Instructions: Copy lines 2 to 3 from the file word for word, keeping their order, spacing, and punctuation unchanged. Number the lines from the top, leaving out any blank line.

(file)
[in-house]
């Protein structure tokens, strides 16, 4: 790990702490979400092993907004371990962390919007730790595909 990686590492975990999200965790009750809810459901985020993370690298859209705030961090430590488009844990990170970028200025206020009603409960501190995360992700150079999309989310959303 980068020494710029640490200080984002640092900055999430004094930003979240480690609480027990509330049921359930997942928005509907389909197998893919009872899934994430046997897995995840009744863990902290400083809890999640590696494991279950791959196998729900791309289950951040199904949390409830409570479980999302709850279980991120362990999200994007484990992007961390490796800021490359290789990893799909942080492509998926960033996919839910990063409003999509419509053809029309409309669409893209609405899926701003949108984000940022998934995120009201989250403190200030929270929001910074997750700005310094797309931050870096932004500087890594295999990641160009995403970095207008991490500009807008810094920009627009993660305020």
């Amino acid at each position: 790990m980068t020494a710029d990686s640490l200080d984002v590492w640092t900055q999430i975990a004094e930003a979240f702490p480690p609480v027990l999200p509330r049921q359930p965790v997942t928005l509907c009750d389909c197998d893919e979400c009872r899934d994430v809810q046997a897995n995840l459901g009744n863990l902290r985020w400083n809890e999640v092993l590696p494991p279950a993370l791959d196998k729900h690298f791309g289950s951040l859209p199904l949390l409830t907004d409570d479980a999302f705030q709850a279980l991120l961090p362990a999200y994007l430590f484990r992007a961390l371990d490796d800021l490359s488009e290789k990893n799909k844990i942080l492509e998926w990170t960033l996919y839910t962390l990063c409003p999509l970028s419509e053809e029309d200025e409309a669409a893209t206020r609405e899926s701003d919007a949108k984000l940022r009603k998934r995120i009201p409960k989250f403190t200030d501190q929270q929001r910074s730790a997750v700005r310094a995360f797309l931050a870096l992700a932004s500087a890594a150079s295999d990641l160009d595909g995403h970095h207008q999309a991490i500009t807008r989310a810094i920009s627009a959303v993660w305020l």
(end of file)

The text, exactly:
């Protein structure tokens, strides 16, 4: 790990702490979400092993907004371990962390919007730790595909 990686590492975990999200965790009750809810459901985020993370690298859209705030961090430590488009844990990170970028200025206020009603409960501190995360992700150079999309989310959303 980068020494710029640490200080984002640092900055999430004094930003979240480690609480027990509330049921359930997942928005509907389909197998893919009872899934994430046997897995995840009744863990902290400083809890999640590696494991279950791959196998729900791309289950951040199904949390409830409570479980999302709850279980991120362990999200994007484990992007961390490796800021490359290789990893799909942080492509998926960033996919839910990063409003999509419509053809029309409309669409893209609405899926701003949108984000940022998934995120009201989250403190200030929270929001910074997750700005310094797309931050870096932004500087890594295999990641160009995403970095207008991490500009807008810094920009627009993660305020």
């Amino acid at each position: 790990m980068t020494a710029d990686s640490l200080d984002v590492w640092t900055q999430i975990a004094e930003a979240f702490p480690p609480v027990l999200p509330r049921q359930p965790v997942t928005l509907c009750d389909c197998d893919e979400c009872r899934d994430v809810q046997a897995n995840l459901g009744n863990l902290r985020w400083n809890e999640v092993l590696p494991p279950a993370l791959d196998k729900h690298f791309g289950s951040l859209p199904l949390l409830t907004d409570d479980a999302f705030q709850a279980l991120l961090p362990a999200y994007l430590f484990r992007a961390l371990d490796d800021l490359s488009e290789k990893n799909k844990i942080l492509e998926w990170t960033l996919y839910t962390l990063c409003p999509l970028s419509e053809e029309d200025e409309a669409a893209t206020r609405e899926s701003d919007a949108k984000l940022r009603k998934r995120i009201p409960k989250f403190t200030d501190q929270q929001r910074s730790a997750v700005r310094a995360f797309l931050a870096l992700a932004s500087a890594a150079s295999d990641l160009d595909g995403h970095h207008q999309a991490i500009t807008r989310a810094i920009s627009a959303v993660w305020l």